Does this all sound too hard? Do you feel you should leave it to the experts? Take heart. In trails done at the University of California’s Department of Viticulture and Oenology only 39% of trained tasters could identity Cabernet Sauvignon and just 14% correctly identified Merlot! Professor and Sensory Scientist Dr Ann C. Noble notes that the amateur taster sometimes has a better hit-rate due to them having a smaller amount of experience and therefore a clear cut decision is made easier. The master wine tasters have a vast memory database to consider and can easily get confused.
Other games that people can play with wine now include a board game. The ‘Wine Master’ is an enjoyable board game devised in 1998 by Marita and Chris Oakley from Queensland. The board game follows the usual ‘first past the post’ format and is laid out with chance cards on categories such as general wine knowledge, wine terminology and grape varieties, quotations, on international as well as an Australian categories, if you answer correctly you keep going. The idea is that you can have fun whilst learning more about wine. There is an option to include a blind tasting section to the game which involves each player or team presenting a wine, and asking option style questions to the opposing team, who, during the course of the game, ‘land on the tasting square’. The questions take a ‘multiply choice’ format and vary in difficulty, some requiring a good deal of Australian wine knowledge, whereas others rely on good fortune such as “In ancient Babylon the Tavern keepers traditionally were a)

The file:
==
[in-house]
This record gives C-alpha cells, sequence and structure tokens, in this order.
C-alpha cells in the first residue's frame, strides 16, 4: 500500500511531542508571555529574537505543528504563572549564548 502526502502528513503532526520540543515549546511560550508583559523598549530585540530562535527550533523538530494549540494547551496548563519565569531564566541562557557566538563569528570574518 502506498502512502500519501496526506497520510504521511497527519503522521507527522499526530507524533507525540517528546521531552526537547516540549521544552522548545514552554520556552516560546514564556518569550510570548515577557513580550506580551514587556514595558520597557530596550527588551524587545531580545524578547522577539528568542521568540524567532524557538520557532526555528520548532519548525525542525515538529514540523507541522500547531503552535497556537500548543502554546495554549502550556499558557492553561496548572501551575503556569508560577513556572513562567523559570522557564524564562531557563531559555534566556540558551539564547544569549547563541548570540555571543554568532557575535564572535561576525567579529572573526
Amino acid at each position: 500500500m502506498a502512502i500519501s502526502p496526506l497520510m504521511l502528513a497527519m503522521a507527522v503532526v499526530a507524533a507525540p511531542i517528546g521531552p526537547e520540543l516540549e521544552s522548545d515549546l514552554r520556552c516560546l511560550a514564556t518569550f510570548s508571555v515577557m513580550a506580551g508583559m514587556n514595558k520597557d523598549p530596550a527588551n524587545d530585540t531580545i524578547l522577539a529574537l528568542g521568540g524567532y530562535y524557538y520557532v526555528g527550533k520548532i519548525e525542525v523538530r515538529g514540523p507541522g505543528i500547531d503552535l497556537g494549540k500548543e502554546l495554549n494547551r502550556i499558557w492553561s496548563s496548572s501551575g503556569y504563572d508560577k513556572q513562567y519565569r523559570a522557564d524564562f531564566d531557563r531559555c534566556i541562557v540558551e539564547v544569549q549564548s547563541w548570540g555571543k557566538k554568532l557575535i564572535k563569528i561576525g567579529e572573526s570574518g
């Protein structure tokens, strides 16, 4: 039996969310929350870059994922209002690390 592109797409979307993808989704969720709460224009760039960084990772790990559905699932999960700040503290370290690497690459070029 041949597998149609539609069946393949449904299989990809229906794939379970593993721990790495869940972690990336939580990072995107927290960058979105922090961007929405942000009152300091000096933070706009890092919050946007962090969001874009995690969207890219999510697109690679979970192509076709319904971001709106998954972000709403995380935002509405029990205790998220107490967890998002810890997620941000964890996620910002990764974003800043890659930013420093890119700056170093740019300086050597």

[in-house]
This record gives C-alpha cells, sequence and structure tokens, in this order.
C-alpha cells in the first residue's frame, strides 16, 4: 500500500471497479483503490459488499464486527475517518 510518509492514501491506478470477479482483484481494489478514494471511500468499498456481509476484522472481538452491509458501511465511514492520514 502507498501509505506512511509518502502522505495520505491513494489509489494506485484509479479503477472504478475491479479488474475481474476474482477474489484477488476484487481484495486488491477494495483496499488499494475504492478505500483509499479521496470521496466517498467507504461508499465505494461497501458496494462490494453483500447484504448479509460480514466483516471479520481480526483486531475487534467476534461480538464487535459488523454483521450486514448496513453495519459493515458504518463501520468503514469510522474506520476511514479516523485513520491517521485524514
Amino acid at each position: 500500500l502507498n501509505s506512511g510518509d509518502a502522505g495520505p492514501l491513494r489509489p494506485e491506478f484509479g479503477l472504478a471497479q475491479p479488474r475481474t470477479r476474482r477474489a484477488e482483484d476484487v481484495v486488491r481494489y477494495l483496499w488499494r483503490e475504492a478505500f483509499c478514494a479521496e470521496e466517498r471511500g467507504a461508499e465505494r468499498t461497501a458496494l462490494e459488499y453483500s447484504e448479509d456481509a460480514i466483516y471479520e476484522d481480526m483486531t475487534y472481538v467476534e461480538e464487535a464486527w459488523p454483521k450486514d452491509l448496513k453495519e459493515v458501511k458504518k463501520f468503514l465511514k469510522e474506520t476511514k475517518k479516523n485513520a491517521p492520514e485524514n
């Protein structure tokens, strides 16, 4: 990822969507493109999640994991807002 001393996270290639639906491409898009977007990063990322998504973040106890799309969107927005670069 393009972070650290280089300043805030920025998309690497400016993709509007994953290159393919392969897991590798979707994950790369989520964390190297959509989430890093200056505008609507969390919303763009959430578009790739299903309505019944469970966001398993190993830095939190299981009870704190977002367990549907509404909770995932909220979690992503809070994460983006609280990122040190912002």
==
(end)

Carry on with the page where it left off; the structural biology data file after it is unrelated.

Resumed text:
men b) women c) eunuchs d) slaves or e) retired soldiers. (the answer is B, women of course!)
The key to using the game is to gather like-minded keen wine people together and to form teams. The recommended retail price is $69.00 and is available from a number of cellar doors, through their web site at www.winemaster.com.au or by contacting Marita and Chris on 07 5532 6398.
Whist we are on team events the most renowned options competition in Australia is organised by WineState Magazine. This national annual event is the largest wine options competition in the world. It is staged in a number of cities and consists of teams of four tasters. Eight wines are served, four white, four red and five questions are asked for each wine. Although the rule may change each year there is usually four team questions and one individual question. The winning state teams go onto a national final.
We probably take wine too seriously. When all is said and done, it is only a drink. However, to get a little fun out of trying different wines and perhaps learn a little more, whilst in the company of friends, is another way to enjoy wine.